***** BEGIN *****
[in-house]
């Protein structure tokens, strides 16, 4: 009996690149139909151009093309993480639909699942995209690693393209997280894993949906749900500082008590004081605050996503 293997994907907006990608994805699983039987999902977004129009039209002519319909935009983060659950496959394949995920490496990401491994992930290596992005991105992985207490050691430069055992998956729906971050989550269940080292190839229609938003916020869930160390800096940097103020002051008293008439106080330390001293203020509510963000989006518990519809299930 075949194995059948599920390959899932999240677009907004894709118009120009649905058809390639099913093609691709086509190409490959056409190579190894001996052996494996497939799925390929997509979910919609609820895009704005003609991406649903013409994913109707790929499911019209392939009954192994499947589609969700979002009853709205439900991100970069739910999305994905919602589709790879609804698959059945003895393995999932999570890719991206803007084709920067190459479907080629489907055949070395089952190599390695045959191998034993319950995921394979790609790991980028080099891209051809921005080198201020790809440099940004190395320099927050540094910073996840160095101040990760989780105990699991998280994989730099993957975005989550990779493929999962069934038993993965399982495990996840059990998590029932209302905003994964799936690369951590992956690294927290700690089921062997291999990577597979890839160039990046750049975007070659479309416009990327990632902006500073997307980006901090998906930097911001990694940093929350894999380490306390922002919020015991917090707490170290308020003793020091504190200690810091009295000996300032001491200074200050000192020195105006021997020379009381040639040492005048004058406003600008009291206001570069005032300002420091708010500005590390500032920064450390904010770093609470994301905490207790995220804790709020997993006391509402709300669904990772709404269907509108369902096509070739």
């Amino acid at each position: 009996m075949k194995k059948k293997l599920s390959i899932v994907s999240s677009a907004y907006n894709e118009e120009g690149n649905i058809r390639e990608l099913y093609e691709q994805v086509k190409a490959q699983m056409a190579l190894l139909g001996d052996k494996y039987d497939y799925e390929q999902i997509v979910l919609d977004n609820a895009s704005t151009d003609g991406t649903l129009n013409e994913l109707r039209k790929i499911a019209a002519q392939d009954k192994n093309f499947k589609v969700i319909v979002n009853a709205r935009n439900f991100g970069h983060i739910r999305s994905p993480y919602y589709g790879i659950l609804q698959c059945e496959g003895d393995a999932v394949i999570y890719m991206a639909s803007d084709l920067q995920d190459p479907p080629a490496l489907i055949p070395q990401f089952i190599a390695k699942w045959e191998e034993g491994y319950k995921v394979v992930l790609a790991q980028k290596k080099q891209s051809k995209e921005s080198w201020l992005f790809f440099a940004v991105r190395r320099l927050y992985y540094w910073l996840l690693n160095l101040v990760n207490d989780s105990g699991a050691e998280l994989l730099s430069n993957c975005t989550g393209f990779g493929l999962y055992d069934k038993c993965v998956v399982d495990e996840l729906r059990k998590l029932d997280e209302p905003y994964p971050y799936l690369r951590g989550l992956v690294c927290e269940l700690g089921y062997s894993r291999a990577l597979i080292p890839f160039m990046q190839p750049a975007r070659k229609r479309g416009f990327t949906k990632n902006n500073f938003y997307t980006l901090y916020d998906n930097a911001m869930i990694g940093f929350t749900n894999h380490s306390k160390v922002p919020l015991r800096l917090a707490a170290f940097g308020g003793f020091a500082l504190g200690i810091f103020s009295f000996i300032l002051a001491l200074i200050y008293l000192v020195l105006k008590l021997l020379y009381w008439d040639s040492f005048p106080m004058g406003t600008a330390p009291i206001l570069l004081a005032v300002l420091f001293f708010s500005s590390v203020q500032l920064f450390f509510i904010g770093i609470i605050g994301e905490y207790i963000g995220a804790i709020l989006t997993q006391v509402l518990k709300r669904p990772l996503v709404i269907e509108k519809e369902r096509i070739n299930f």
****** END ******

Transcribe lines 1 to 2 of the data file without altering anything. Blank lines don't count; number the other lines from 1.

[in-house]
């Protein structure tokens, strides 16, 4: 009996690149139909151009093309993480639909699942995209690693393209997280894993949906749900500082008590004081605050996503 293997994907907006990608994805699983039987999902977004129009039209002519319909935009983060659950496959394949995920490496990401491994992930290596992005991105992985207490050691430069055992998956729906971050989550269940080292190839229609938003916020869930160390800096940097103020002051008293008439106080330390001293203020509510963000989006518990519809299930 075949194995059948599920390959899932999240677009907004894709118009120009649905058809390639099913093609691709086509190409490959056409190579190894001996052996494996497939799925390929997509979910919609609820895009704005003609991406649903013409994913109707790929499911019209392939009954192994499947589609969700979002009853709205439900991100970069739910999305994905919602589709790879609804698959059945003895393995999932999570890719991206803007084709920067190459479907080629489907055949070395089952190599390695045959191998034993319950995921394979790609790991980028080099891209051809921005080198201020790809440099940004190395320099927050540094910073996840160095101040990760989780105990699991998280994989730099993957975005989550990779493929999962069934038993993965399982495990996840059990998590029932209302905003994964799936690369951590992956690294927290700690089921062997291999990577597979890839160039990046750049975007070659479309416009990327990632902006500073997307980006901090998906930097911001990694940093929350894999380490306390922002919020015991917090707490170290308020003793020091504190200690810091009295000996300032001491200074200050000192020195105006021997020379009381040639040492005048004058406003600008009291206001570069005032300002420091708010500005590390500032920064450390904010770093609470994301905490207790995220804790709020997993006391509402709300669904990772709404269907509108369902096509070739």